“My wife and I felt a yearning to know God better”

josh-wagner-familyBy: Josh Wagner

A little over a year-and-a-half ago, my wife Jamie and I felt a yearning to know God better. We began praying for help to make significant changes to be closer to Him and experience more of the gifts of the Spirit. We had no idea the Lord would answer those prayers by telling us to change how we eat.

This is how it happened: a little after Jamie and I started praying for this, we were reading scriptures with the kids while we ate dinner (we’ve learned that combining meal and scripture time reduces the chance that the kids will run off while we read). As was typical in our house (and most American houses), we were eating a protein-centric dish named for the meat it was built around.

On that particular day, I chose to read this section of holy writ which says the Lord wants us to joyfully use the things of the earth—plants and animals—to sustain and enrich our lives. But then comes this stern warning: “For unto this end were they made to be used, with judgment, not to excess, neither by extortion” (v. 20). A clear message from heaven pierced my mind to the core, “The way you eat meat is excess and extortion.”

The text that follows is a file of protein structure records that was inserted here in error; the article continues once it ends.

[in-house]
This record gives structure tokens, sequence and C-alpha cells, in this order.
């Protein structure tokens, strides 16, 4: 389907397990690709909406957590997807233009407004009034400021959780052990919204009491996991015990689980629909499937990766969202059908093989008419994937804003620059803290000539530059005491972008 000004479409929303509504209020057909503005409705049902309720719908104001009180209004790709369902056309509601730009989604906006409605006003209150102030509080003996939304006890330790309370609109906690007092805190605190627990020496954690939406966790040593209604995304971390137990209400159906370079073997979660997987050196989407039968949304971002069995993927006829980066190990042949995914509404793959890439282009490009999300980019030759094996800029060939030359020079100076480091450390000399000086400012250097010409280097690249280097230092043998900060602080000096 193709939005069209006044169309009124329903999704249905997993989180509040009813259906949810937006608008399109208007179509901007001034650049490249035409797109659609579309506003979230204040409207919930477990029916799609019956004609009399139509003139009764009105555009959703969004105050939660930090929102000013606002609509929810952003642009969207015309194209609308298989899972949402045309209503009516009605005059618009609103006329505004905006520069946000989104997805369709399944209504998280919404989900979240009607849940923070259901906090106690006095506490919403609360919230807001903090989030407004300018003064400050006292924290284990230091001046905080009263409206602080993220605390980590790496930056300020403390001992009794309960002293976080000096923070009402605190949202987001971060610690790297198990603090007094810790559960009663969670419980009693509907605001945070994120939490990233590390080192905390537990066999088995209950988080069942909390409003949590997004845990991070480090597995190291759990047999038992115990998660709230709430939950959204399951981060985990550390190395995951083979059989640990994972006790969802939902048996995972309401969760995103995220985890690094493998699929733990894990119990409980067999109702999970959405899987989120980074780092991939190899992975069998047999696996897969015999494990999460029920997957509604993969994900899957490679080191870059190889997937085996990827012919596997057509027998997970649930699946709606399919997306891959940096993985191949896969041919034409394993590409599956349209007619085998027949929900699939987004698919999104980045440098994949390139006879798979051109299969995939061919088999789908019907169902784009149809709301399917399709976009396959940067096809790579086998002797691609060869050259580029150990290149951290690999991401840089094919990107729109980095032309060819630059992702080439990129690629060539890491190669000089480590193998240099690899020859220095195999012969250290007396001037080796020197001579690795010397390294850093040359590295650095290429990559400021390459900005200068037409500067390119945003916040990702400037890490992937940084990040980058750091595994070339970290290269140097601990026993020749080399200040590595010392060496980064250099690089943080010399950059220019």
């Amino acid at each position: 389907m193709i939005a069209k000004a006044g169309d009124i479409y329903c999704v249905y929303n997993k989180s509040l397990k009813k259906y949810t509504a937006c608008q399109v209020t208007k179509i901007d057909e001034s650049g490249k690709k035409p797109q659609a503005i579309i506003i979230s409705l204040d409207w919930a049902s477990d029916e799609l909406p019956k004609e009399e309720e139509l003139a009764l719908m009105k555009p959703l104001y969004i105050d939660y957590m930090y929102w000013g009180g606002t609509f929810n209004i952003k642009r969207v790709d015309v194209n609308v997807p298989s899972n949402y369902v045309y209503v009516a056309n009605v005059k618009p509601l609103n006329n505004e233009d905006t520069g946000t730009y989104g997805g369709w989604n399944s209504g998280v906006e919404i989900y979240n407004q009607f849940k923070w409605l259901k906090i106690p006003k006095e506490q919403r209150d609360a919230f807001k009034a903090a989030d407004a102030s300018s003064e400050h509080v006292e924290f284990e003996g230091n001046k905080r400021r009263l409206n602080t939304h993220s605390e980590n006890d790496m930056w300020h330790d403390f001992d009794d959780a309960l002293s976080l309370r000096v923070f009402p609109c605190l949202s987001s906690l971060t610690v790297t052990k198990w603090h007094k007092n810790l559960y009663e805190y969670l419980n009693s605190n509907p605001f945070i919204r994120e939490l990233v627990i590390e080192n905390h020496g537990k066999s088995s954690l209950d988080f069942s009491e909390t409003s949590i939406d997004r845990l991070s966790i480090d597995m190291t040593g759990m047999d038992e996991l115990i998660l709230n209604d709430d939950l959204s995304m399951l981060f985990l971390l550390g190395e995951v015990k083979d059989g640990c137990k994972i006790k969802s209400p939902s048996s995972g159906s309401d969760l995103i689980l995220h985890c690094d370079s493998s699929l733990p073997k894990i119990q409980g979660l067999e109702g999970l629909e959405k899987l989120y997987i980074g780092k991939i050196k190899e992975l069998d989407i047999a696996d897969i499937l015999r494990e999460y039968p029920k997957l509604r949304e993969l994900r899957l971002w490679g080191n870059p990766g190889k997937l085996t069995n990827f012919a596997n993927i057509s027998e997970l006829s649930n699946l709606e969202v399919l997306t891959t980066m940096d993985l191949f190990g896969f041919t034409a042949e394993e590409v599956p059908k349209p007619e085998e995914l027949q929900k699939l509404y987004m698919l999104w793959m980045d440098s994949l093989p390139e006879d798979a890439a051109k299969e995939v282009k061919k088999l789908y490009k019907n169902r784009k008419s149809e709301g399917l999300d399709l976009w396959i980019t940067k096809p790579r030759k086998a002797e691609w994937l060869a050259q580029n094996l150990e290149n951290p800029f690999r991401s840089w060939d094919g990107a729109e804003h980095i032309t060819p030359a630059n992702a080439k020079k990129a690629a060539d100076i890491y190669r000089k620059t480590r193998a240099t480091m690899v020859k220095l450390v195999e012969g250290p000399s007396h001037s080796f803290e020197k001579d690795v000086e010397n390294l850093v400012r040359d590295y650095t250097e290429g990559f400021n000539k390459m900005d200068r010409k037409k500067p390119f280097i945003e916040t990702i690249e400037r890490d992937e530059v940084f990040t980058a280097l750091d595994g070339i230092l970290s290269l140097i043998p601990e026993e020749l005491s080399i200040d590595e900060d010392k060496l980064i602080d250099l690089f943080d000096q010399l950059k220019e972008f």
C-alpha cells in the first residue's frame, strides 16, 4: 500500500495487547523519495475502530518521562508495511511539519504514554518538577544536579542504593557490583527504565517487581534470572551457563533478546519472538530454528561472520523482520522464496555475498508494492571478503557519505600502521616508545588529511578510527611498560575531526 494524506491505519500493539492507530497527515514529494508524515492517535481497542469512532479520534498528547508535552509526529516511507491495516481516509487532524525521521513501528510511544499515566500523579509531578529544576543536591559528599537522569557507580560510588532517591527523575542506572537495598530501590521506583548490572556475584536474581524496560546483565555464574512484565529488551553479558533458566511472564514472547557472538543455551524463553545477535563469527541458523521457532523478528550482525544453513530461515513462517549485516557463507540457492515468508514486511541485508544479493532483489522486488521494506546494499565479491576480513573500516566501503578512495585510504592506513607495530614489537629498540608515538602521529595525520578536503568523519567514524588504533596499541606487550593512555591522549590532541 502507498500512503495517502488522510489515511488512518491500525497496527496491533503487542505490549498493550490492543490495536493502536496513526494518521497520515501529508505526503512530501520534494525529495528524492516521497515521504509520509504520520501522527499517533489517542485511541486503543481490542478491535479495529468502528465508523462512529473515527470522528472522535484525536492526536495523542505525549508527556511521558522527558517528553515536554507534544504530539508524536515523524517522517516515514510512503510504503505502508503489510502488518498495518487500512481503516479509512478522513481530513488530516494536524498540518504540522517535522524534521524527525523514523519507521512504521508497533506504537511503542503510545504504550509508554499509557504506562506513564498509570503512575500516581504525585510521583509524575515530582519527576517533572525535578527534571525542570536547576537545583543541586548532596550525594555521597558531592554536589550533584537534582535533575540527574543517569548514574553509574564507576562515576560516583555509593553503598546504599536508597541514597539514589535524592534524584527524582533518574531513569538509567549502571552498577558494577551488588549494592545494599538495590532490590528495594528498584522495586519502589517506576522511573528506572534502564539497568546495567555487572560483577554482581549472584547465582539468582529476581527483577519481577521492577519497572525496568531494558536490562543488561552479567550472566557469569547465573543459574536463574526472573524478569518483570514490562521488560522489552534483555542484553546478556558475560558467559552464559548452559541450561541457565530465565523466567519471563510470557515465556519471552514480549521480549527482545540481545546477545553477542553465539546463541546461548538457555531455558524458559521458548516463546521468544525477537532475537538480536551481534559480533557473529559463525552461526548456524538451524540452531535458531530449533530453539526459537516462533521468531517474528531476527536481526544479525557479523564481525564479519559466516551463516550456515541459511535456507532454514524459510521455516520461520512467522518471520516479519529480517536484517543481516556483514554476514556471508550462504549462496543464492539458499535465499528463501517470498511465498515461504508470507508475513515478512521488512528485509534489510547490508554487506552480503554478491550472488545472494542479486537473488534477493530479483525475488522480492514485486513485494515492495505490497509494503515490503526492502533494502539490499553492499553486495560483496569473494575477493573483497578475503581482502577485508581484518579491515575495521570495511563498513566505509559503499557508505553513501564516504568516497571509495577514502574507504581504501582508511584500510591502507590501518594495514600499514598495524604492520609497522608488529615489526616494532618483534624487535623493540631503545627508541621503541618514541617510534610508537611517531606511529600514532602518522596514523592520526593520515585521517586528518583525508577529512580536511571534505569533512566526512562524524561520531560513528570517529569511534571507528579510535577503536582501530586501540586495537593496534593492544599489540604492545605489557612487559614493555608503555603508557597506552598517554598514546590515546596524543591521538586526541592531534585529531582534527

This freaked me out. I somehow recognized it as the answer to our prayers to be closer to God but it scared me because Jamie did most the cooking. I didn’t want to say to her, “God told me we should stop or significantly reduce our meat intake so you need to change how you cook for us.” That just didn’t seem like a conversation that would end well.

So, I sat on the revelation. For two months.

From time to time, a voice in the back of my head would remind me that we needed to make this change but I would just put it off. Finally, one day, I came home from work and Jamie seemed nervous to tell me something.

She began timidly, “I’ve been watching some documentaries today and I would like to make some changes.” She’d watched a few of the various Netflix exposés on the food industry as well as this excellent TED talk on being a weekday vegetarian. She was resolved to dramatically cut our family’s meat intake but was scared to tell me because she didn’t know what I’d think!